There’s a critical need of raising children with skills that can be readily developed and modified to keep at par with the global changes. Read on to know more about the skills, their importance, and how to nurture them in children.
- ORGANISATIONAL SKILL
Why? An unorganised lifestyle results in confusion, anxiety, and poor performance. When kids start organising their possessions, thoughts and ideas, they learn to see their objectives clearly, manage tasks & relationships well, and follow a disciplined lifestyle.
How to help kids organise?
- Calm Mornings: Disorganised mornings are the biggest triggers of stress for parents resulting in morning power struggles with children. To avoid this early-morning stress, we could help kids organise their school bags, toys and books the previous night. Starting the mornings with light yoga/meditation, followed by a healthy breakfast is a tried-and-tested way to stay happy throughout the day. Even a morning hug or a 5-minute playtime with their favourite toy can help kids settle down before they are ready to re-collect their thoughts and plan their entire day ahead.
- Organised people complete their work before the deadline.
- Organisational skills enable children to balance and set clear priorities for themselves in school years and in the long-run.
Why? What if our child is around hard-to-please people? What if he/she joins a school/organisation that changes its process frequently? They can either choose to whine or go with the flow. Adaptability guides a person’s ability to adjust to changing situations.
Many at times, we’re expected to perform different roles or deliver more than what we previously did. This is why kids need to be adaptable. Did you know adaptability is one of the major requirements for getting a job today? (Source: UK’s Flux Report survey)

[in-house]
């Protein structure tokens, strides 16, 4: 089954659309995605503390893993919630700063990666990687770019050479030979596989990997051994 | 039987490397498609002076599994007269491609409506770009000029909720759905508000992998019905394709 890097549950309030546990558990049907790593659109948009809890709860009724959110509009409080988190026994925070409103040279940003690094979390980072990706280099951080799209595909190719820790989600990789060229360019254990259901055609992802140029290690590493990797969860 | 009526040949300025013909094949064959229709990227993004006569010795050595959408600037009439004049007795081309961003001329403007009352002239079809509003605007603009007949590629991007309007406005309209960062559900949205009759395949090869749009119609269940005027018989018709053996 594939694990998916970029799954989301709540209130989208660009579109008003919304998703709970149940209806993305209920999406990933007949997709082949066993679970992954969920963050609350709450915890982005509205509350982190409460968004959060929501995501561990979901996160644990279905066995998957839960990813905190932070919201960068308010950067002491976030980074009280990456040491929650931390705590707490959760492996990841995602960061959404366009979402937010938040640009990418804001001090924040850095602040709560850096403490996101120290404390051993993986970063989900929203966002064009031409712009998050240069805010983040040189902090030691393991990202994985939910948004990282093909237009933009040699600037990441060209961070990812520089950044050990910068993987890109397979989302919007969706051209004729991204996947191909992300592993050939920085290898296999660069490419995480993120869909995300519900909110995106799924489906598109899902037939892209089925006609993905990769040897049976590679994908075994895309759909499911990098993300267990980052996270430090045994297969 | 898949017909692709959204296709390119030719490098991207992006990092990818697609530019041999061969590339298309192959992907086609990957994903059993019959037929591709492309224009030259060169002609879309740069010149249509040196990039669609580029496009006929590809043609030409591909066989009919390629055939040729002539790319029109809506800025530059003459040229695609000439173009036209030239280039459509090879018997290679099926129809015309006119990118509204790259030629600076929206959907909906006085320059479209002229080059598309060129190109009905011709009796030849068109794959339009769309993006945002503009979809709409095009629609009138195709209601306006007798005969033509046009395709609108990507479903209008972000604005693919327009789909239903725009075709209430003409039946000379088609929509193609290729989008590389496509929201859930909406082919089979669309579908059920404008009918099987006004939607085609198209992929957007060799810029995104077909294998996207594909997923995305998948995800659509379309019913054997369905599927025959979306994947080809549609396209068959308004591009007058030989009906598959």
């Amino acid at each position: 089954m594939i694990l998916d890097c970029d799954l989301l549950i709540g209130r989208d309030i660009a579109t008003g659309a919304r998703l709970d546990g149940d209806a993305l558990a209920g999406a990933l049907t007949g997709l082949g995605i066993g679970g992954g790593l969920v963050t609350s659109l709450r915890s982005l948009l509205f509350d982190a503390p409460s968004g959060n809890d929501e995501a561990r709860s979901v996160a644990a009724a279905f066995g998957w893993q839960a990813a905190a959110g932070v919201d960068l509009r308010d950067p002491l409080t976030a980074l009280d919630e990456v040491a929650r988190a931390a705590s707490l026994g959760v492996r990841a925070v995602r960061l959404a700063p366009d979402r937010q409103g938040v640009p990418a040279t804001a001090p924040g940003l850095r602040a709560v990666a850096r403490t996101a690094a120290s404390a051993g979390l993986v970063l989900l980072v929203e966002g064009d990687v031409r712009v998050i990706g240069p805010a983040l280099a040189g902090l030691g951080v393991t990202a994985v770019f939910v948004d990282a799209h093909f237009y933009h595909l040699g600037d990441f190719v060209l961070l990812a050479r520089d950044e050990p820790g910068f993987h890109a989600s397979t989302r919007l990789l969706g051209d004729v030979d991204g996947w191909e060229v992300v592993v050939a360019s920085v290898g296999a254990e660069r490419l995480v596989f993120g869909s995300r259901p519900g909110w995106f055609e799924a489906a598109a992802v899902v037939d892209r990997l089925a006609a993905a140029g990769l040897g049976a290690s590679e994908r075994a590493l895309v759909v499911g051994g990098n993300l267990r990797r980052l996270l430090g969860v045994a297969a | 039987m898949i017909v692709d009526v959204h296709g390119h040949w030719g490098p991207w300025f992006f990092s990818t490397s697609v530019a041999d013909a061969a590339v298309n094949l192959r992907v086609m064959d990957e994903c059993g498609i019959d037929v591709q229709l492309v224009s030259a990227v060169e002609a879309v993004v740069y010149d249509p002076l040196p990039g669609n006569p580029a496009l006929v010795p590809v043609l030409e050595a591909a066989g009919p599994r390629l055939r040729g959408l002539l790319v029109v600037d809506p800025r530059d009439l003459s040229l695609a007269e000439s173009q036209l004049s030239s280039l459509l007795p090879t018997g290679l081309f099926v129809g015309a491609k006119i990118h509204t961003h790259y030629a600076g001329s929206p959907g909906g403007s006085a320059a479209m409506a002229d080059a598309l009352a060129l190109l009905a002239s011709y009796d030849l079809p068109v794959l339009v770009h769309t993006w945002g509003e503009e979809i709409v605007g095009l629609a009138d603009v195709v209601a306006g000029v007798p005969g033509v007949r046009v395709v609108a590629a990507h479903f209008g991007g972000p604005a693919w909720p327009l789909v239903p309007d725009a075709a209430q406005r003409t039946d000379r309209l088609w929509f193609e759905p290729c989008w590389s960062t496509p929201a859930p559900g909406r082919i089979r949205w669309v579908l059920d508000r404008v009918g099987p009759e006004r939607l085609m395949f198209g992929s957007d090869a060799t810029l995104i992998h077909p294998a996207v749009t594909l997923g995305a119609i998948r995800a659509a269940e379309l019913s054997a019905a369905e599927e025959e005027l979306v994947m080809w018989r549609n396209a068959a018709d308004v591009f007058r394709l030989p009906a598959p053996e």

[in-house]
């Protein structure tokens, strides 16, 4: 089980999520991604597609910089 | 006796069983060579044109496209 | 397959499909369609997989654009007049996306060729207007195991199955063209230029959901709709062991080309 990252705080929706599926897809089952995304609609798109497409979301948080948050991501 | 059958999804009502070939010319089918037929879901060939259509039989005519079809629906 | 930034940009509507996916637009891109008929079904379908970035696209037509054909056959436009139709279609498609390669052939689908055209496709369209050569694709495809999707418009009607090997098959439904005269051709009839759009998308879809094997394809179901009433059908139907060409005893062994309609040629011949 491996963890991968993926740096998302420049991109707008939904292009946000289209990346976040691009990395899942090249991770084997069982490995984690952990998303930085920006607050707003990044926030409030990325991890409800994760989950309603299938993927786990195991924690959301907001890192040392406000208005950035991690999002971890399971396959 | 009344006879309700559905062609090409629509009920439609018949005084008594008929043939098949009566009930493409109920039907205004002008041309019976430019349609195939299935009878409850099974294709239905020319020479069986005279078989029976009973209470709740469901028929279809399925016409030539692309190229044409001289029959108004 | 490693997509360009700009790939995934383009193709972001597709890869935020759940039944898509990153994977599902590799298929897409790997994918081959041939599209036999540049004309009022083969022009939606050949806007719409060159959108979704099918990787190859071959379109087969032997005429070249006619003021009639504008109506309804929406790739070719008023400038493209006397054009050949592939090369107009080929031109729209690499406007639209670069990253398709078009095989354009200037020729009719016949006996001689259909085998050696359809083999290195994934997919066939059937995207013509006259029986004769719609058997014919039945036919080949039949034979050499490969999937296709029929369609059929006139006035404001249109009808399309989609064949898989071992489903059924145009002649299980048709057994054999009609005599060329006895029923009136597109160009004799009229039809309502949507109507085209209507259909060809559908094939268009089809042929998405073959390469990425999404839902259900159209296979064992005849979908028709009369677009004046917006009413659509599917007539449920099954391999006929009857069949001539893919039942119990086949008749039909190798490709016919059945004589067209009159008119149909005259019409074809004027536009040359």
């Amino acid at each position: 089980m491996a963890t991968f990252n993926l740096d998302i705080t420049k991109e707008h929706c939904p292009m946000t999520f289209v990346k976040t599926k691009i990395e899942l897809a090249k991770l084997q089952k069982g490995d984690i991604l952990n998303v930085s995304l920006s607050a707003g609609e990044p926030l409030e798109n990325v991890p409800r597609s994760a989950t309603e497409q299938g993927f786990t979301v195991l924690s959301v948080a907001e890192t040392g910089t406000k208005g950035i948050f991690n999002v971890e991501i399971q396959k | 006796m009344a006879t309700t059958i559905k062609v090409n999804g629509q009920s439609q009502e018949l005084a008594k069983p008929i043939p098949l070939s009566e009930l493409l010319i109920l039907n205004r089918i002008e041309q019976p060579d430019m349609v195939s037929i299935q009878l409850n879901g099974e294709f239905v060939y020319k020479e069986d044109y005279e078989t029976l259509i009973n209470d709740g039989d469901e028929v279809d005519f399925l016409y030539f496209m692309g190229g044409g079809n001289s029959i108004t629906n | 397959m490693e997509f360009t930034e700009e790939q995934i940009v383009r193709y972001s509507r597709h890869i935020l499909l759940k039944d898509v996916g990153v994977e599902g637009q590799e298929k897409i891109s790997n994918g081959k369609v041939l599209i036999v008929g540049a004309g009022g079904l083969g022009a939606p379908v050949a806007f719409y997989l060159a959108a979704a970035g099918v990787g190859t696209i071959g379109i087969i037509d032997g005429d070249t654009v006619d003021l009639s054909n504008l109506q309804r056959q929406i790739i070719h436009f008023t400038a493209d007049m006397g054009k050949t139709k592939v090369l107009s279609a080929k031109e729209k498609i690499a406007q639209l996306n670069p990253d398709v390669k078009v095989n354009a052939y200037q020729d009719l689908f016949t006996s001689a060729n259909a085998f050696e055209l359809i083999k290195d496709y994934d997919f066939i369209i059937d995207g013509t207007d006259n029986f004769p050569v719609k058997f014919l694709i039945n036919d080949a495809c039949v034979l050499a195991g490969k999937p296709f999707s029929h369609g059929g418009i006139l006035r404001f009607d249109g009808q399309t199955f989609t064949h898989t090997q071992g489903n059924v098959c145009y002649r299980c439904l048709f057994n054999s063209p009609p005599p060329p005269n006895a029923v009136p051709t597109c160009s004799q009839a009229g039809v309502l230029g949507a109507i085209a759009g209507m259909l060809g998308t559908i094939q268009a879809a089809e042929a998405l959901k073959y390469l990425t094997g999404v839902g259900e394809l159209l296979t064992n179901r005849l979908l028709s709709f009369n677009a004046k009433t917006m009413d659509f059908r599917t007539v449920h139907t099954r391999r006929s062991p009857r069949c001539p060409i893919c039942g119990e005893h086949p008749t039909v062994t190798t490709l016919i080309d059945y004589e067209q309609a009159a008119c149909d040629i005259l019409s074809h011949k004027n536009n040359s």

How to help children adapt?
- Facing fears & failures: Resilience, perseverance, and adaptability are best forged through challenging situations. It’s important to let children face difficulties. Only then they’ll learn to gather themselves, and plan a new strategy to avoid future mistakes.
By setting clear expectations and guiding kids to learn amidst hardships, we could help them develop self-awareness, self-confidence, and self-motivation. Also, we need to help children look at mistakes as a part of the learning process. Modelling this idea could be one of the best ways to help children accept and learn from mistakes.
- Planning ahead for random changes: Help didn’t turn up this weekend? Rather than ordering a takeaway, can we figure out a ‘Plan B’? Asking kids for help in the kitchen sets a good example.
- Children learn to bounce back from setbacks quickly and develop a positive approach to negative situations and sentiments.
- Adaptable children never back down from challenges and are eager to learn under all circumstances.
3. CREATIVE THINKING
Why? On the face of it, creative thinking may seem like a soft-skill needed by designers, writers, artists, and marketers. In reality, it’s a hard skill that’s demanded everywhere. Creativity drives progress, improvement, and innovation.
How to raise creative thinkers?
- Self-researched assignments: Letting children choose their own topics, answers, and projects is a good way to spark creativity. It keeps their creative juices flowing.
- Take advantage of ‘Me Time’: Homework, tests, rules, sports, hobbies, friendships: little ones have a lot on their plate. Sometimes, we should just let them spend some time on their interests.
Some children are more creative during the ‘downtime’ when no one rushes them by the clock. Others are more productive at their ‘emotional high’. When kids indulge in free play; surround themselves with music and friends, and do what they want, they come back more recharged and rejuvenated than ever!
- Creative thinkers develop into problem-solvers because they know how to rephrase challenges as open-ended questions, having multiple possibilities, and answers.
- They find unique ways to communicate their ideas.
Squeezing in time for skill development may not be enough always. We should create opportunities to hone children’s natural abilities in school through everyday activities and learning to sharpen their skills and preparing them for future challenges, all at the same time.